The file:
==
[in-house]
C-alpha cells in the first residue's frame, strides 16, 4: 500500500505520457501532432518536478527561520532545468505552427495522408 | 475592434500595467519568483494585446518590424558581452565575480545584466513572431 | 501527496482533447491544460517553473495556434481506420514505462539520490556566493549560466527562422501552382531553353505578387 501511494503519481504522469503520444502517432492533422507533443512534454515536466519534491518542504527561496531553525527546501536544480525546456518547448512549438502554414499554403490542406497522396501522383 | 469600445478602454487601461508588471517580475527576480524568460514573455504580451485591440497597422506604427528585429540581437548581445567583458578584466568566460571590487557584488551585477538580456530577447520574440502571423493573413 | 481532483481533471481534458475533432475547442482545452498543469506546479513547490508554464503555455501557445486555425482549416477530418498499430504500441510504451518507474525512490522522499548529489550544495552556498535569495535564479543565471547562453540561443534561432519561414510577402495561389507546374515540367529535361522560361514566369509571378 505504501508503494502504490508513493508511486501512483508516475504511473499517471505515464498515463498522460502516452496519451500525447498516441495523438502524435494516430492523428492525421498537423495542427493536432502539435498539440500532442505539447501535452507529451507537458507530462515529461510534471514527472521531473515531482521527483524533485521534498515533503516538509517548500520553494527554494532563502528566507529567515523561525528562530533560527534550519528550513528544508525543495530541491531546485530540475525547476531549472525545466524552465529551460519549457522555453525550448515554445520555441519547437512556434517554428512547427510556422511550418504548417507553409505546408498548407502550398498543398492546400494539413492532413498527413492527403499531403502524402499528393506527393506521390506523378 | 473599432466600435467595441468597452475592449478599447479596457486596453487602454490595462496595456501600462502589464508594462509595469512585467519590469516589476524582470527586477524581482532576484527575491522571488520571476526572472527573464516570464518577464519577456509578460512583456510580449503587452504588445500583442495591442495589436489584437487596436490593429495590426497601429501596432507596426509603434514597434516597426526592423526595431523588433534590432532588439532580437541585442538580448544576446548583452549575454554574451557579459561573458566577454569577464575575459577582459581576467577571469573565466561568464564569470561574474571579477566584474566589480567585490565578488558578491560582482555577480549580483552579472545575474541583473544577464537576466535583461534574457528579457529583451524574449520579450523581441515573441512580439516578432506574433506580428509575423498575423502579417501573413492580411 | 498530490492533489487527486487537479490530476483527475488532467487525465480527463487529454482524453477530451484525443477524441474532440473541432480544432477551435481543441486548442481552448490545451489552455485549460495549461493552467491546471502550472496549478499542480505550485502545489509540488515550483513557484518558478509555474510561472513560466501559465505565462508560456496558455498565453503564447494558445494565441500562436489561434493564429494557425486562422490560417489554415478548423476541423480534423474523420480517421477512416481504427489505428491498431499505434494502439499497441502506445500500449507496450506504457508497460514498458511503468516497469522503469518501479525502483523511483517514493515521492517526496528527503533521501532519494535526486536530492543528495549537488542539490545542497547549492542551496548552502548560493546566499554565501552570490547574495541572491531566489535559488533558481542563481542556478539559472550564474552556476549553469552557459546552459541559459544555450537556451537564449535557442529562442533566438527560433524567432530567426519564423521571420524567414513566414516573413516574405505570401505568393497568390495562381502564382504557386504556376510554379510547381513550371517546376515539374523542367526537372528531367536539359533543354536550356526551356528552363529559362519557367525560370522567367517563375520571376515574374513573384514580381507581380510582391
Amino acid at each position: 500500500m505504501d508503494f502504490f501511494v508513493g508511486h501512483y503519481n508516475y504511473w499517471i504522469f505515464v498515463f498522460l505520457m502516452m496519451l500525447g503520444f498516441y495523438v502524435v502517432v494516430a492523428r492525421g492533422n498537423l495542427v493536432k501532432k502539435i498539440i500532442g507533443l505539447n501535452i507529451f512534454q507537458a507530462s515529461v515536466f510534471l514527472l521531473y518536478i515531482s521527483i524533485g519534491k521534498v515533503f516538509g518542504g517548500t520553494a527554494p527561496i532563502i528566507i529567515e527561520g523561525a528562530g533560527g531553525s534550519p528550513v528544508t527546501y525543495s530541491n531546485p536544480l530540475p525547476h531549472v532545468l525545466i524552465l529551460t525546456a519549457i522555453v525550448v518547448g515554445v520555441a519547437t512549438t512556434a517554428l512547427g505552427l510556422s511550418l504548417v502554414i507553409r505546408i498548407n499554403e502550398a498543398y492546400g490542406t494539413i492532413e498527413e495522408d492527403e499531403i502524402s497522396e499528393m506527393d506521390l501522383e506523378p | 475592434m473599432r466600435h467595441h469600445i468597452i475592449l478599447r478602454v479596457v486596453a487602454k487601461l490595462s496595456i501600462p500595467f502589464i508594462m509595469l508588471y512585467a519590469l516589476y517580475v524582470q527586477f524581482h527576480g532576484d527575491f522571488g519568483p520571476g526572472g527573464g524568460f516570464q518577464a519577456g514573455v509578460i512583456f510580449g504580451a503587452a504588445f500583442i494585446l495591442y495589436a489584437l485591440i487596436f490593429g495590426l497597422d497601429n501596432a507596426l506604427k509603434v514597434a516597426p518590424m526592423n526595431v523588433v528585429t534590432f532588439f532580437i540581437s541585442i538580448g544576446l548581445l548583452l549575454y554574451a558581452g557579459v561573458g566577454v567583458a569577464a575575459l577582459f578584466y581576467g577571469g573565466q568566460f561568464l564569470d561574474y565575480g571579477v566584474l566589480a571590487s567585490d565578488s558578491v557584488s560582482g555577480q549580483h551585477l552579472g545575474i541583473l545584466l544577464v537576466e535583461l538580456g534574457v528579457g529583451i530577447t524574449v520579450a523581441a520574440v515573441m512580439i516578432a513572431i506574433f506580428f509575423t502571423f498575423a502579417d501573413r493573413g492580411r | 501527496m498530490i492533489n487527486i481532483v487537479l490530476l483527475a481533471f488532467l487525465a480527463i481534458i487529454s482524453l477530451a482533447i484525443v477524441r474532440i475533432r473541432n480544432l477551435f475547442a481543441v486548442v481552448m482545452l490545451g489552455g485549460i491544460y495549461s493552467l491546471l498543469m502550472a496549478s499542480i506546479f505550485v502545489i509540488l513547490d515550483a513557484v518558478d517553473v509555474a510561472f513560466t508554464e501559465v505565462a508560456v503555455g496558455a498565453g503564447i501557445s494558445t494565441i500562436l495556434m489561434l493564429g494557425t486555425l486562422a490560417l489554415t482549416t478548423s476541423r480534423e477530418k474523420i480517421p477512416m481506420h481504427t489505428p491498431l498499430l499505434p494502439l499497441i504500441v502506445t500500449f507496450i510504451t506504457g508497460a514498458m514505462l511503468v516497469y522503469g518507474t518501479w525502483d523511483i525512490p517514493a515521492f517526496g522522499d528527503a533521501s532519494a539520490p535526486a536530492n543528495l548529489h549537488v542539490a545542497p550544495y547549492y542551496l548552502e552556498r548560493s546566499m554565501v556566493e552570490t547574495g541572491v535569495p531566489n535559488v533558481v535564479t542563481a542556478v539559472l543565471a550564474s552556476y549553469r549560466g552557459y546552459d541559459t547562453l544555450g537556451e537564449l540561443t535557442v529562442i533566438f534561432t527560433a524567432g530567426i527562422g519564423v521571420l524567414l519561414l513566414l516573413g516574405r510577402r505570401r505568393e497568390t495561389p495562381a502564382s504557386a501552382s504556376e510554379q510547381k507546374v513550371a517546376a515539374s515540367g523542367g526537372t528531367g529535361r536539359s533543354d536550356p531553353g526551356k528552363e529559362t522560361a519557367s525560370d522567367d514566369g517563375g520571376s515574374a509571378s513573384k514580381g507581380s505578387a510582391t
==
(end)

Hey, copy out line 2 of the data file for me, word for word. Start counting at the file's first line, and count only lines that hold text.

C-alpha cells in the first residue's frame, strides 16, 4: 500500500505520457501532432518536478527561520532545468505552427495522408 | 475592434500595467519568483494585446518590424558581452565575480545584466513572431 | 501527496482533447491544460517553473495556434481506420514505462539520490556566493549560466527562422501552382531553353505578387 501511494503519481504522469503520444502517432492533422507533443512534454515536466519534491518542504527561496531553525527546501536544480525546456518547448512549438502554414499554403490542406497522396501522383 | 469600445478602454487601461508588471517580475527576480524568460514573455504580451485591440497597422506604427528585429540581437548581445567583458578584466568566460571590487557584488551585477538580456530577447520574440502571423493573413 | 481532483481533471481534458475533432475547442482545452498543469506546479513547490508554464503555455501557445486555425482549416477530418498499430504500441510504451518507474525512490522522499548529489550544495552556498535569495535564479543565471547562453540561443534561432519561414510577402495561389507546374515540367529535361522560361514566369509571378 505504501508503494502504490508513493508511486501512483508516475504511473499517471505515464498515463498522460502516452496519451500525447498516441495523438502524435494516430492523428492525421498537423495542427493536432502539435498539440500532442505539447501535452507529451507537458507530462515529461510534471514527472521531473515531482521527483524533485521534498515533503516538509517548500520553494527554494532563502528566507529567515523561525528562530533560527534550519528550513528544508525543495530541491531546485530540475525547476531549472525545466524552465529551460519549457522555453525550448515554445520555441519547437512556434517554428512547427510556422511550418504548417507553409505546408498548407502550398498543398492546400494539413492532413498527413492527403499531403502524402499528393506527393506521390506523378 | 473599432466600435467595441468597452475592449478599447479596457486596453487602454490595462496595456501600462502589464508594462509595469512585467519590469516589476524582470527586477524581482532576484527575491522571488520571476526572472527573464516570464518577464519577456509578460512583456510580449503587452504588445500583442495591442495589436489584437487596436490593429495590426497601429501596432507596426509603434514597434516597426526592423526595431523588433534590432532588439532580437541585442538580448544576446548583452549575454554574451557579459561573458566577454569577464575575459577582459581576467577571469573565466561568464564569470561574474571579477566584474566589480567585490565578488558578491560582482555577480549580483552579472545575474541583473544577464537576466535583461534574457528579457529583451524574449520579450523581441515573441512580439516578432506574433506580428509575423498575423502579417501573413492580411 | 498530490492533489487527486487537479490530476483527475488532467487525465480527463487529454482524453477530451484525443477524441474532440473541432480544432477551435481543441486548442481552448490545451489552455485549460495549461493552467491546471502550472496549478499542480505550485502545489509540488515550483513557484518558478509555474510561472513560466501559465505565462508560456496558455498565453503564447494558445494565441500562436489561434493564429494557425486562422490560417489554415478548423476541423480534423474523420480517421477512416481504427489505428491498431499505434494502439499497441502506445500500449507496450506504457508497460514498458511503468516497469522503469518501479525502483523511483517514493515521492517526496528527503533521501532519494535526486536530492543528495549537488542539490545542497547549492542551496548552502548560493546566499554565501552570490547574495541572491531566489535559488533558481542563481542556478539559472550564474552556476549553469552557459546552459541559459544555450537556451537564449535557442529562442533566438527560433524567432530567426519564423521571420524567414513566414516573413516574405505570401505568393497568390495562381502564382504557386504556376510554379510547381513550371517546376515539374523542367526537372528531367536539359533543354536550356526551356528552363529559362519557367525560370522567367517563375520571376515574374513573384514580381507581380510582391